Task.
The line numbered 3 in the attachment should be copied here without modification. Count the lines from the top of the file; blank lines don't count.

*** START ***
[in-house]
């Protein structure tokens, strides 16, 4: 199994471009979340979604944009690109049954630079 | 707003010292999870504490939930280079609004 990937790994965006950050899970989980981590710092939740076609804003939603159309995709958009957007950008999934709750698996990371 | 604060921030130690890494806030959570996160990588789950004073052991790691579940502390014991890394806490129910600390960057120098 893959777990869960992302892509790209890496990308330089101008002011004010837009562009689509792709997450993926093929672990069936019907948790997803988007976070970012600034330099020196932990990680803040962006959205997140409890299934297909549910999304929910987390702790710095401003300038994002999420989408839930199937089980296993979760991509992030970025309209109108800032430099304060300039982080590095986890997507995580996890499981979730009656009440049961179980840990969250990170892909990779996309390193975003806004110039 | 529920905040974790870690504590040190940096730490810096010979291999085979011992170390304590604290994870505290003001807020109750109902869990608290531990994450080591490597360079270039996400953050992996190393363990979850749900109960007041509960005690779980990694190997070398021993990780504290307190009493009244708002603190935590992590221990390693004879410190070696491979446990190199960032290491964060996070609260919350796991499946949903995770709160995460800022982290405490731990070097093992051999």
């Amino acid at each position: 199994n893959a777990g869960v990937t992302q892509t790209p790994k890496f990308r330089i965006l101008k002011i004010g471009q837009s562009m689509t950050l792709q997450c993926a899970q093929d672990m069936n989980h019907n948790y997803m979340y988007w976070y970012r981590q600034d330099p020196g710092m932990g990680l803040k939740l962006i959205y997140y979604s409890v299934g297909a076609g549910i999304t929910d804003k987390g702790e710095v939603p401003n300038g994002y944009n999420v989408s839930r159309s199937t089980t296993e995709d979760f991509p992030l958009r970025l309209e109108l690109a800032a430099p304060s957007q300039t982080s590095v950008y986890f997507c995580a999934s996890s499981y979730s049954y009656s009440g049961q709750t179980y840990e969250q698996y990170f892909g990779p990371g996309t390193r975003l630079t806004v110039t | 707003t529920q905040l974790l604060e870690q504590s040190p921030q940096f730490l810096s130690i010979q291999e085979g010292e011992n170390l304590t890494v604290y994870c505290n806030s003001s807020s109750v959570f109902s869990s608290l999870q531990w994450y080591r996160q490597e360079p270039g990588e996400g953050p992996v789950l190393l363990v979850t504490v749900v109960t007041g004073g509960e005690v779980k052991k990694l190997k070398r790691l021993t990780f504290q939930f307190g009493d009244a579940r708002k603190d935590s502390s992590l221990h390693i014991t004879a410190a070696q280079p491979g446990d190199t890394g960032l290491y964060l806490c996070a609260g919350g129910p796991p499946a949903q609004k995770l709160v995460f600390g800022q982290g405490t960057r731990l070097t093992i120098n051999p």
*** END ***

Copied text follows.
């Amino acid at each position: 199994n893959a777990g869960v990937t992302q892509t790209p790994k890496f990308r330089i965006l101008k002011i004010g471009q837009s562009m689509t950050l792709q997450c993926a899970q093929d672990m069936n989980h019907n948790y997803m979340y988007w976070y970012r981590q600034d330099p020196g710092m932990g990680l803040k939740l962006i959205y997140y979604s409890v299934g297909a076609g549910i999304t929910d804003k987390g702790e710095v939603p401003n300038g994002y944009n999420v989408s839930r159309s199937t089980t296993e995709d979760f991509p992030l958009r970025l309209e109108l690109a800032a430099p304060s957007q300039t982080s590095v950008y986890f997507c995580a999934s996890s499981y979730s049954y009656s009440g049961q709750t179980y840990e969250q698996y990170f892909g990779p990371g996309t390193r975003l630079t806004v110039t | 707003t529920q905040l974790l604060e870690q504590s040190p921030q940096f730490l810096s130690i010979q291999e085979g010292e011992n170390l304590t890494v604290y994870c505290n806030s003001s807020s109750v959570f109902s869990s608290l999870q531990w994450y080591r996160q490597e360079p270039g990588e996400g953050p992996v789950l190393l363990v979850t504490v749900v109960t007041g004073g509960e005690v779980k052991k990694l190997k070398r790691l021993t990780f504290q939930f307190g009493d009244a579940r708002k603190d935590s502390s992590l221990h390693i014991t004879a410190a070696q280079p491979g446990d190199t890394g960032l290491y964060l806490c996070a609260g919350g129910p796991p499946a949903q609004k995770l709160v995460f600390g800022q982290g405490t960057r731990l070097t093992i120098n051999p």